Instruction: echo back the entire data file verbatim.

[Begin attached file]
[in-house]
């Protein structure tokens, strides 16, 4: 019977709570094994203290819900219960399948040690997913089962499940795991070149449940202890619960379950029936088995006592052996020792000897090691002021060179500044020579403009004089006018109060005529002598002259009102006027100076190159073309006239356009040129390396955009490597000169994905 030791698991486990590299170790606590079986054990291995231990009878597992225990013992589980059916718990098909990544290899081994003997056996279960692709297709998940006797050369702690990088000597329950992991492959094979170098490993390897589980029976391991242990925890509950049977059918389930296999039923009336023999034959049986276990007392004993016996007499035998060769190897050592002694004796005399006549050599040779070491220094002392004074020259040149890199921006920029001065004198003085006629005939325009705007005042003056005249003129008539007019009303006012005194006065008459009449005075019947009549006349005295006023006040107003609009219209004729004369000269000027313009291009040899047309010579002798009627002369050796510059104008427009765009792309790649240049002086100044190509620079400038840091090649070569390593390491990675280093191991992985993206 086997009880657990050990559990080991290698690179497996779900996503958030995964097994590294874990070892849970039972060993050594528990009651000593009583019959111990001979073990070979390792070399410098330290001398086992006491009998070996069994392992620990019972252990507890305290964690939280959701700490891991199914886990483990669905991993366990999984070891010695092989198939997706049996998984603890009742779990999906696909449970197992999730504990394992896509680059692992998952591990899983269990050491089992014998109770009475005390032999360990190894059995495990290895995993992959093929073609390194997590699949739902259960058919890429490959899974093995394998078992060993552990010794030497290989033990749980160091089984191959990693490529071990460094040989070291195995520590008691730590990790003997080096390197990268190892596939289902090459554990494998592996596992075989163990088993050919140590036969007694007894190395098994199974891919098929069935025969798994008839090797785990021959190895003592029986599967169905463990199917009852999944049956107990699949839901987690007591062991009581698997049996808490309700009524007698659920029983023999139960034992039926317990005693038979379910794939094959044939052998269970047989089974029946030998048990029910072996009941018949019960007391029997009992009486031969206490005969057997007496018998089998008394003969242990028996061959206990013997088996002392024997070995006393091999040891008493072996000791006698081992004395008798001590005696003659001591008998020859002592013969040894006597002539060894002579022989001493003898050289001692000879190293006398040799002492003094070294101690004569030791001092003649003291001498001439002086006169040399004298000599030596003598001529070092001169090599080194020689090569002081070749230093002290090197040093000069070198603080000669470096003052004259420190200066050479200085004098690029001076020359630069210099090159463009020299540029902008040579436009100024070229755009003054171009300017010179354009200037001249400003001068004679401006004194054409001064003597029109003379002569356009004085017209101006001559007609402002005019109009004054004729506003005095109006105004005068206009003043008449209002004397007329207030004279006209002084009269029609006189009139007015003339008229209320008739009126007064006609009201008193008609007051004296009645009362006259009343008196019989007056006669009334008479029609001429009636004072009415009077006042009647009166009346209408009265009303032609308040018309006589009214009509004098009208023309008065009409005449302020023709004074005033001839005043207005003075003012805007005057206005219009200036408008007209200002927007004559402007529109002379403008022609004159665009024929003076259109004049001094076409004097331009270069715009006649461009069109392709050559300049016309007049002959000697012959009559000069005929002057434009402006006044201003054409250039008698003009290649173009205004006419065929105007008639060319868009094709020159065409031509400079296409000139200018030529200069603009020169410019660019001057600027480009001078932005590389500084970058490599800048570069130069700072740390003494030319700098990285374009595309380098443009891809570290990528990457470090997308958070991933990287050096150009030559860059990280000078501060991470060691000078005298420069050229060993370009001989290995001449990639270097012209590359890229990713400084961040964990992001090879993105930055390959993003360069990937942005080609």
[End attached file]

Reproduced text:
[in-house]
């Protein structure tokens, strides 16, 4: 019977709570094994203290819900219960399948040690997913089962499940795991070149449940202890619960379950029936088995006592052996020792000897090691002021060179500044020579403009004089006018109060005529002598002259009102006027100076190159073309006239356009040129390396955009490597000169994905 030791698991486990590299170790606590079986054990291995231990009878597992225990013992589980059916718990098909990544290899081994003997056996279960692709297709998940006797050369702690990088000597329950992991492959094979170098490993390897589980029976391991242990925890509950049977059918389930296999039923009336023999034959049986276990007392004993016996007499035998060769190897050592002694004796005399006549050599040779070491220094002392004074020259040149890199921006920029001065004198003085006629005939325009705007005042003056005249003129008539007019009303006012005194006065008459009449005075019947009549006349005295006023006040107003609009219209004729004369000269000027313009291009040899047309010579002798009627002369050796510059104008427009765009792309790649240049002086100044190509620079400038840091090649070569390593390491990675280093191991992985993206 086997009880657990050990559990080991290698690179497996779900996503958030995964097994590294874990070892849970039972060993050594528990009651000593009583019959111990001979073990070979390792070399410098330290001398086992006491009998070996069994392992620990019972252990507890305290964690939280959701700490891991199914886990483990669905991993366990999984070891010695092989198939997706049996998984603890009742779990999906696909449970197992999730504990394992896509680059692992998952591990899983269990050491089992014998109770009475005390032999360990190894059995495990290895995993992959093929073609390194997590699949739902259960058919890429490959899974093995394998078992060993552990010794030497290989033990749980160091089984191959990693490529071990460094040989070291195995520590008691730590990790003997080096390197990268190892596939289902090459554990494998592996596992075989163990088993050919140590036969007694007894190395098994199974891919098929069935025969798994008839090797785990021959190895003592029986599967169905463990199917009852999944049956107990699949839901987690007591062991009581698997049996808490309700009524007698659920029983023999139960034992039926317990005693038979379910794939094959044939052998269970047989089974029946030998048990029910072996009941018949019960007391029997009992009486031969206490005969057997007496018998089998008394003969242990028996061959206990013997088996002392024997070995006393091999040891008493072996000791006698081992004395008798001590005696003659001591008998020859002592013969040894006597002539060894002579022989001493003898050289001692000879190293006398040799002492003094070294101690004569030791001092003649003291001498001439002086006169040399004298000599030596003598001529070092001169090599080194020689090569002081070749230093002290090197040093000069070198603080000669470096003052004259420190200066050479200085004098690029001076020359630069210099090159463009020299540029902008040579436009100024070229755009003054171009300017010179354009200037001249400003001068004679401006004194054409001064003597029109003379002569356009004085017209101006001559007609402002005019109009004054004729506003005095109006105004005068206009003043008449209002004397007329207030004279006209002084009269029609006189009139007015003339008229209320008739009126007064006609009201008193008609007051004296009645009362006259009343008196019989007056006669009334008479029609001429009636004072009415009077006042009647009166009346209408009265009303032609308040018309006589009214009509004098009208023309008065009409005449302020023709004074005033001839005043207005003075003012805007005057206005219009200036408008007209200002927007004559402007529109002379403008022609004159665009024929003076259109004049001094076409004097331009270069715009006649461009069109392709050559300049016309007049002959000697012959009559000069005929002057434009402006006044201003054409250039008698003009290649173009205004006419065929105007008639060319868009094709020159065409031509400079296409000139200018030529200069603009020169410019660019001057600027480009001078932005590389500084970058490599800048570069130069700072740390003494030319700098990285374009595309380098443009891809570290990528990457470090997308958070991933990287050096150009030559860059990280000078501060991470060691000078005298420069050229060993370009001989290995001449990639270097012209590359890229990713400084961040964990992001090879993105930055390959993003360069990937942005080609």